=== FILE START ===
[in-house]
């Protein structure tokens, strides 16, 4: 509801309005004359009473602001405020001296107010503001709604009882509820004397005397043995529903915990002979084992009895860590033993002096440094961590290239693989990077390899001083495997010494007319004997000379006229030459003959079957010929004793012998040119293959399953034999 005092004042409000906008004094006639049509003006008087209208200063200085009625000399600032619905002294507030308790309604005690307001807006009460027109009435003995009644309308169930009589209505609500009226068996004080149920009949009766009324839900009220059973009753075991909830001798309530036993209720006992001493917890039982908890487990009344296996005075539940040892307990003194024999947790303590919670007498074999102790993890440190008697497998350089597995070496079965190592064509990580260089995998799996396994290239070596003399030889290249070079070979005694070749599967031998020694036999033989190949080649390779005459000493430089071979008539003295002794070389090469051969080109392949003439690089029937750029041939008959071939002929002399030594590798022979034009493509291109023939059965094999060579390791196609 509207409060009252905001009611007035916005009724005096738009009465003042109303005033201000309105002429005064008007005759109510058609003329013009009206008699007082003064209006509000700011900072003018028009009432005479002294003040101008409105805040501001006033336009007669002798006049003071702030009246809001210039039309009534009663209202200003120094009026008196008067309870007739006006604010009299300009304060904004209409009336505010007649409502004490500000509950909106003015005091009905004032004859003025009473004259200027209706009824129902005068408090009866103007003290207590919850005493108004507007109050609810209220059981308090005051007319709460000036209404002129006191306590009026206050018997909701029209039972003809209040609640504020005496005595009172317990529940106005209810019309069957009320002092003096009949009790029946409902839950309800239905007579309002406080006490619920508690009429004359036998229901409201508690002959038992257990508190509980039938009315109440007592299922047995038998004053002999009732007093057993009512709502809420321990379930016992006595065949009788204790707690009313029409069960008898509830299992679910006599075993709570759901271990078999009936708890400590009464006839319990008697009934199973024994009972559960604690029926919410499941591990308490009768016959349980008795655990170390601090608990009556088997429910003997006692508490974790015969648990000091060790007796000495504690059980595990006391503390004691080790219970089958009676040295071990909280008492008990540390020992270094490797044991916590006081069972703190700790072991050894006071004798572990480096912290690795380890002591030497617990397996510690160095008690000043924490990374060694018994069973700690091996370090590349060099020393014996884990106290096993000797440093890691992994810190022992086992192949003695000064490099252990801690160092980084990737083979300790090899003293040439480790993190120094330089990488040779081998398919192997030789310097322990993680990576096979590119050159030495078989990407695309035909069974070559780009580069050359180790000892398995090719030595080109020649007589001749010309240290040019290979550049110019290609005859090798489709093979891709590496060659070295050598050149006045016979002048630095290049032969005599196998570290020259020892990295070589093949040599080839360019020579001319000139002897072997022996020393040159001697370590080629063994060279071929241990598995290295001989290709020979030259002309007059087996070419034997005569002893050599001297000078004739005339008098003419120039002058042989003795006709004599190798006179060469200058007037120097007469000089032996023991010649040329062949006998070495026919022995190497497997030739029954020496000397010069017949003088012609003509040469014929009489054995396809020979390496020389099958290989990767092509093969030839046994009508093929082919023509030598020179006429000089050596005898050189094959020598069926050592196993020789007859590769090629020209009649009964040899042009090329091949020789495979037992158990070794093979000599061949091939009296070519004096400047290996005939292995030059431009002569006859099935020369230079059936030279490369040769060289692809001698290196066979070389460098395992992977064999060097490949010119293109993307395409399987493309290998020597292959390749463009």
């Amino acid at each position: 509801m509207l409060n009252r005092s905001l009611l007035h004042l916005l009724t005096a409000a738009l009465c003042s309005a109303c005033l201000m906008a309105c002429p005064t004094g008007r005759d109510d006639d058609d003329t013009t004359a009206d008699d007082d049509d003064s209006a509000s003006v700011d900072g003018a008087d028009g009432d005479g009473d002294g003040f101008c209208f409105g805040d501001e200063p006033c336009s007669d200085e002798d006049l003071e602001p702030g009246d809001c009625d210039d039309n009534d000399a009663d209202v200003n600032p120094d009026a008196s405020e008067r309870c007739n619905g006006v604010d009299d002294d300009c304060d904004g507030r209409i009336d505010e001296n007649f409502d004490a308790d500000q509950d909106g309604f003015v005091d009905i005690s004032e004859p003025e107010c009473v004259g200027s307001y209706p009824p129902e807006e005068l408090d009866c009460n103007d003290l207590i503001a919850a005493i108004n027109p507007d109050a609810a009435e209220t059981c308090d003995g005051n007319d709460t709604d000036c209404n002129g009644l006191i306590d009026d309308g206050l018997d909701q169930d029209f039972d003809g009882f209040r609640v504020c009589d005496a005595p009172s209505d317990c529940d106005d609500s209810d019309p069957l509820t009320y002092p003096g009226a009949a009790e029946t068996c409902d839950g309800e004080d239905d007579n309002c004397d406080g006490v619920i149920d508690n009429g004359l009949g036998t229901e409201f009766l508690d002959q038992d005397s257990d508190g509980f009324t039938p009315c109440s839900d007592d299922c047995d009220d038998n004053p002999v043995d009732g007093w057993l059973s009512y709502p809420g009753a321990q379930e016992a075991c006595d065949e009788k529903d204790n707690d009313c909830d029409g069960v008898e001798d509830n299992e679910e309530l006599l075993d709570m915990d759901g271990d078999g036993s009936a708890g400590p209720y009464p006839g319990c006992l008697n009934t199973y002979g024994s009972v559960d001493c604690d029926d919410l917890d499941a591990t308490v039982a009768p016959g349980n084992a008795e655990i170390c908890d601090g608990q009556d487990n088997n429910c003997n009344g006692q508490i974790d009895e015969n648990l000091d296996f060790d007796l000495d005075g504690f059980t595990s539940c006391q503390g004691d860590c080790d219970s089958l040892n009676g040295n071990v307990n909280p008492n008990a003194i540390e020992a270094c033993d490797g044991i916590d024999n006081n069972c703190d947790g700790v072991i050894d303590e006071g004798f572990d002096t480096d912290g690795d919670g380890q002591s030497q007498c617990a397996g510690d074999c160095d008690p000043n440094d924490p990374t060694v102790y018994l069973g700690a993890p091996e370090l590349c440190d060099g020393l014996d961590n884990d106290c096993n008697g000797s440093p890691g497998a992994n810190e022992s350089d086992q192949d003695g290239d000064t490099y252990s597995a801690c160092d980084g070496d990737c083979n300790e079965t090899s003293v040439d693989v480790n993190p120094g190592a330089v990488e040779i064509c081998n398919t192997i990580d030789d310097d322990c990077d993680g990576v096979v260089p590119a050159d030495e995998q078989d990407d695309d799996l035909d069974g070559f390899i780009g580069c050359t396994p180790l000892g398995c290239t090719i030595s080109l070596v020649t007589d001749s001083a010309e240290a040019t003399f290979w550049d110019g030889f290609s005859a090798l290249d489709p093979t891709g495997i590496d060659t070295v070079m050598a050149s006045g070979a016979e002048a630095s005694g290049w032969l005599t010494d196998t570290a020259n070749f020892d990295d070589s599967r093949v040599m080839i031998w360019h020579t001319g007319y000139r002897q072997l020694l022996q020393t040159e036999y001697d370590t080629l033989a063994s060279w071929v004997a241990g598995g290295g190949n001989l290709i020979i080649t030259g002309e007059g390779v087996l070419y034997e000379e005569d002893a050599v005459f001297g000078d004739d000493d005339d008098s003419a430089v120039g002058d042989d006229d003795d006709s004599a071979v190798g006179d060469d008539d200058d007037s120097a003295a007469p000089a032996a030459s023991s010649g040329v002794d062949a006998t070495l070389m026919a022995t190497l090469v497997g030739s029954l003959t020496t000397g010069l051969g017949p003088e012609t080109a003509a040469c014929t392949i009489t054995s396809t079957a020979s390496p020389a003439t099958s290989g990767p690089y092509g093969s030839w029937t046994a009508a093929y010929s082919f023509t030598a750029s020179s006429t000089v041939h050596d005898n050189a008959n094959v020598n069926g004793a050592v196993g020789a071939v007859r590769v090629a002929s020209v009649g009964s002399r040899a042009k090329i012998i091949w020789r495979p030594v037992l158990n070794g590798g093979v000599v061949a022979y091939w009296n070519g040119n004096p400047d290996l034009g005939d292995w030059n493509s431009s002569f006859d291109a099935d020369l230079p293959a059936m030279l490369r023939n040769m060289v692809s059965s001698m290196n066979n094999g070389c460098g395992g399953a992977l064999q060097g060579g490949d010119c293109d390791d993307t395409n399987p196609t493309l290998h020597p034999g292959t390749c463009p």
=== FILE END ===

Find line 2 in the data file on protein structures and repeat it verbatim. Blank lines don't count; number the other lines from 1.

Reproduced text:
């Protein structure tokens, strides 16, 4: 509801309005004359009473602001405020001296107010503001709604009882509820004397005397043995529903915990002979084992009895860590033993002096440094961590290239693989990077390899001083495997010494007319004997000379006229030459003959079957010929004793012998040119293959399953034999 005092004042409000906008004094006639049509003006008087209208200063200085009625000399600032619905002294507030308790309604005690307001807006009460027109009435003995009644309308169930009589209505609500009226068996004080149920009949009766009324839900009220059973009753075991909830001798309530036993209720006992001493917890039982908890487990009344296996005075539940040892307990003194024999947790303590919670007498074999102790993890440190008697497998350089597995070496079965190592064509990580260089995998799996396994290239070596003399030889290249070079070979005694070749599967031998020694036999033989190949080649390779005459000493430089071979008539003295002794070389090469051969080109392949003439690089029937750029041939008959071939002929002399030594590798022979034009493509291109023939059965094999060579390791196609 509207409060009252905001009611007035916005009724005096738009009465003042109303005033201000309105002429005064008007005759109510058609003329013009009206008699007082003064209006509000700011900072003018028009009432005479002294003040101008409105805040501001006033336009007669002798006049003071702030009246809001210039039309009534009663209202200003120094009026008196008067309870007739006006604010009299300009304060904004209409009336505010007649409502004490500000509950909106003015005091009905004032004859003025009473004259200027209706009824129902005068408090009866103007003290207590919850005493108004507007109050609810209220059981308090005051007319709460000036209404002129006191306590009026206050018997909701029209039972003809209040609640504020005496005595009172317990529940106005209810019309069957009320002092003096009949009790029946409902839950309800239905007579309002406080006490619920508690009429004359036998229901409201508690002959038992257990508190509980039938009315109440007592299922047995038998004053002999009732007093057993009512709502809420321990379930016992006595065949009788204790707690009313029409069960008898509830299992679910006599075993709570759901271990078999009936708890400590009464006839319990008697009934199973024994009972559960604690029926919410499941591990308490009768016959349980008795655990170390601090608990009556088997429910003997006692508490974790015969648990000091060790007796000495504690059980595990006391503390004691080790219970089958009676040295071990909280008492008990540390020992270094490797044991916590006081069972703190700790072991050894006071004798572990480096912290690795380890002591030497617990397996510690160095008690000043924490990374060694018994069973700690091996370090590349060099020393014996884990106290096993000797440093890691992994810190022992086992192949003695000064490099252990801690160092980084990737083979300790090899003293040439480790993190120094330089990488040779081998398919192997030789310097322990993680990576096979590119050159030495078989990407695309035909069974070559780009580069050359180790000892398995090719030595080109020649007589001749010309240290040019290979550049110019290609005859090798489709093979891709590496060659070295050598050149006045016979002048630095290049032969005599196998570290020259020892990295070589093949040599080839360019020579001319000139002897072997022996020393040159001697370590080629063994060279071929241990598995290295001989290709020979030259002309007059087996070419034997005569002893050599001297000078004739005339008098003419120039002058042989003795006709004599190798006179060469200058007037120097007469000089032996023991010649040329062949006998070495026919022995190497497997030739029954020496000397010069017949003088012609003509040469014929009489054995396809020979390496020389099958290989990767092509093969030839046994009508093929082919023509030598020179006429000089050596005898050189094959020598069926050592196993020789007859590769090629020209009649009964040899042009090329091949020789495979037992158990070794093979000599061949091939009296070519004096400047290996005939292995030059431009002569006859099935020369230079059936030279490369040769060289692809001698290196066979070389460098395992992977064999060097490949010119293109993307395409399987493309290998020597292959390749463009």